The first European to anchor at Table Bay and climb Table Mountain was the Portuguese navigator António de Saldanha. He encountered a few hundred indigenous inhabitants, a Khoe people whose economy was based on herding, hunting, and gathering. After Saldanha’s visit, European ships continued to put in at Table Bay to take on freshwater, meat, and other provisions. Survivors of the Dutch vessel Haerlem, wrecked in Table Bay in 1647, brought back such glowing reports of the region that the directors of the Dutch East India Company ordered that a station supply ship rounding the Cape be established there. On April 7, 1652, the company’s representative, Jan van Riebeeck, stepped ashore to select sites for a fort and a vegetable garden. In 1657 the company began to release men from its employees so that they could become free burghers (citizens) and farmers, and in 1658 the company began to import slaves. Inland from Table Mountain, a second company farm was established at Newlands, and vines were planted on the slopes of Wynberg (“Wine Mountain”).
Van Riebeeck and his senior officials constituted a council of policy and court of justice. Free burghers were invited to join the court when matters concerning burghers were at issue, and burgher-councilors eventually took responsibility for services such as fire protection, road maintenance, and the preservation of order. The colony began to spread beyond the Cape Peninsula, and the council of policy came to rely increasingly on the burgher-councilors for fact-finding and for advice on town affairs.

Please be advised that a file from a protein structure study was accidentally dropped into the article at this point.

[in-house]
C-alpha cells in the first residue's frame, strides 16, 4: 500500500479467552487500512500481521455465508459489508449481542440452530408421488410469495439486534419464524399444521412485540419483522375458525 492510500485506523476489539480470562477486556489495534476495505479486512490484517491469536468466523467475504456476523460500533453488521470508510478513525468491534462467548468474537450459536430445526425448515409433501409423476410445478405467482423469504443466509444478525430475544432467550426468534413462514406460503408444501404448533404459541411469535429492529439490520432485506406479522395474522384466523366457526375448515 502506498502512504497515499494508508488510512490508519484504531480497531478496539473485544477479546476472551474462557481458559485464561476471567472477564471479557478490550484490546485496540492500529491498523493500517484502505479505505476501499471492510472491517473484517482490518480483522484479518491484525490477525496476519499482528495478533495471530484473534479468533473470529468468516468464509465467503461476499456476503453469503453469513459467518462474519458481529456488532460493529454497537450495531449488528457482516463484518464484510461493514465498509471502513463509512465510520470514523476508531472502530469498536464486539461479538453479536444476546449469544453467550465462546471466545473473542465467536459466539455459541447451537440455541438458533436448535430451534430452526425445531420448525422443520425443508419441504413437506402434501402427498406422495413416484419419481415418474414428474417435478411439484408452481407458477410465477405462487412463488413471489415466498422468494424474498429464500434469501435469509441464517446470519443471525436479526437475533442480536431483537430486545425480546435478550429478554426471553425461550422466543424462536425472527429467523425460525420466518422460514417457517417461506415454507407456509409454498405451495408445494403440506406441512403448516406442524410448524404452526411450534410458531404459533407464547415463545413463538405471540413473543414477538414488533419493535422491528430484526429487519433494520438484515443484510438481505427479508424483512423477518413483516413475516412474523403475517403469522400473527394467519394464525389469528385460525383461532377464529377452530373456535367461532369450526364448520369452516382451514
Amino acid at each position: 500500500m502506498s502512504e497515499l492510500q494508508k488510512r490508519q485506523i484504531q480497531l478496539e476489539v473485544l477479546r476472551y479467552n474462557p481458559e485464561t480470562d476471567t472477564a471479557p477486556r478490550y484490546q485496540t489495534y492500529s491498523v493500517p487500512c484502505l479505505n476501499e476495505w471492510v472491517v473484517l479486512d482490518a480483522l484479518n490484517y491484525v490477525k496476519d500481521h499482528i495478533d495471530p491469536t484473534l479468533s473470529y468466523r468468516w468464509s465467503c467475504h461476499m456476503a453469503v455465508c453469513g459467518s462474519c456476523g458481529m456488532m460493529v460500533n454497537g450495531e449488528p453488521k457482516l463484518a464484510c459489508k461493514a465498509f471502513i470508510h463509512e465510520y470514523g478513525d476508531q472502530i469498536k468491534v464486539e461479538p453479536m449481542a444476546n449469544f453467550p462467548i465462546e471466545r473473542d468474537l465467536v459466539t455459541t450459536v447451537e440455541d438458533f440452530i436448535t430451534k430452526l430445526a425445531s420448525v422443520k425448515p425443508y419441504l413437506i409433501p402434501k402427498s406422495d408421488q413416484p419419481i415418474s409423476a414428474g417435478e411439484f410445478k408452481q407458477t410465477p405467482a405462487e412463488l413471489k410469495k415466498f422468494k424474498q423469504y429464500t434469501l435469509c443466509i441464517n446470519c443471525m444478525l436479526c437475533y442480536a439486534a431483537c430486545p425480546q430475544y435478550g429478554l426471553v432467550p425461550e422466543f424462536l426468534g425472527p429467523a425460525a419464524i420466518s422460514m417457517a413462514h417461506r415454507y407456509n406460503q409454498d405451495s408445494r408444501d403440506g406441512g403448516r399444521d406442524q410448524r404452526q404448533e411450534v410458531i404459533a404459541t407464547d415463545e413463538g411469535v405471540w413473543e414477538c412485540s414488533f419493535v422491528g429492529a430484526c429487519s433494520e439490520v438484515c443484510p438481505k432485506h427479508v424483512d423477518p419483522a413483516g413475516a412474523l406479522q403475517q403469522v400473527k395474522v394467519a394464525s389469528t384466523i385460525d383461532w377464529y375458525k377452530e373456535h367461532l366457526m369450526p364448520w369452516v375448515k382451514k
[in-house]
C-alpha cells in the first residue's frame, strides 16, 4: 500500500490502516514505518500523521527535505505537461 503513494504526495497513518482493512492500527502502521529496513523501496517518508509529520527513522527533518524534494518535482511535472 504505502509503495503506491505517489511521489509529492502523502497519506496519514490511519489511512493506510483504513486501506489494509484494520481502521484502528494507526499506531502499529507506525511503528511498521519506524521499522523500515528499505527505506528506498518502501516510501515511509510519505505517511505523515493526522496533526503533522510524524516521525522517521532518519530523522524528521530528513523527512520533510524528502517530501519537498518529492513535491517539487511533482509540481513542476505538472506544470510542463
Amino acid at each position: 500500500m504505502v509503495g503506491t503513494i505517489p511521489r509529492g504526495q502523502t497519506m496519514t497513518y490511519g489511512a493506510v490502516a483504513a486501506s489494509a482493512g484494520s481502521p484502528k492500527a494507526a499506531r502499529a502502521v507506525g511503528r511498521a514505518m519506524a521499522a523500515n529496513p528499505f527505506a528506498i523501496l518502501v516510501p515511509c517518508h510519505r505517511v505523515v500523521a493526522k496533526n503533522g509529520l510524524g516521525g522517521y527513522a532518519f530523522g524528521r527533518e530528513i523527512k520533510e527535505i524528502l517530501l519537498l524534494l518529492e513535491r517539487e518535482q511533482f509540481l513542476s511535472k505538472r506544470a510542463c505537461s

The importation of slaves, the introduction of political exiles from the Dutch East Indies, and marriage and cohabitation with indigenous Khoekhoe (whom the Dutch called Hottentots) increased the population, but at the beginning of the 18th century the town, known as De Kaap (“The Cape”), still consisted of only 200 houses. Its growth was accelerated by rising international tensions and a growing appreciation of the strategic importance of the Cape. During the Seven Years’ War (1756–63), which involved the major European powers, many French and British ships called at the port, which from 1773 onward was referred to by British visitors as “Cape Town” (Afrikaans: Kaapstad). During the American Revolution, which exacerbated tensions between rival European powers, a British fleet sought in 1781 to occupy the Cape, which directors of the English East India Company described as “the Gibraltar of India.” A French fleet, however, reached the Cape first and established a garrison there to help the Dutch defend it. The French presence brought prosperity and gaiety to Cape Town and initiated a surge of building.
Make your way along Strand Street to the Castle of Good Hope (the oldest building in South Africa still in use) – you may wish to park and take a guided tour of the castle and its art collection. Resume down Darling Street past the 1905 City Hall. At the end of the road turn left into Adderley Street. You will see the Great Church on your left (first built in 1700) and the old Slave Lodge on the corner. Pass the Cathedral and turn left into Queen Victoria Street and park. From here explore the Company Garden, walking up to the oldest museum in the country, the South African Museum. It showcases the natural history of South Africa and early human communities of the sub-continent. It is noted particularly for its whale gallery and collection of Bushman rock art, including the important Linton Panel. This is the only museum in South Africa with an adjoining planetarium.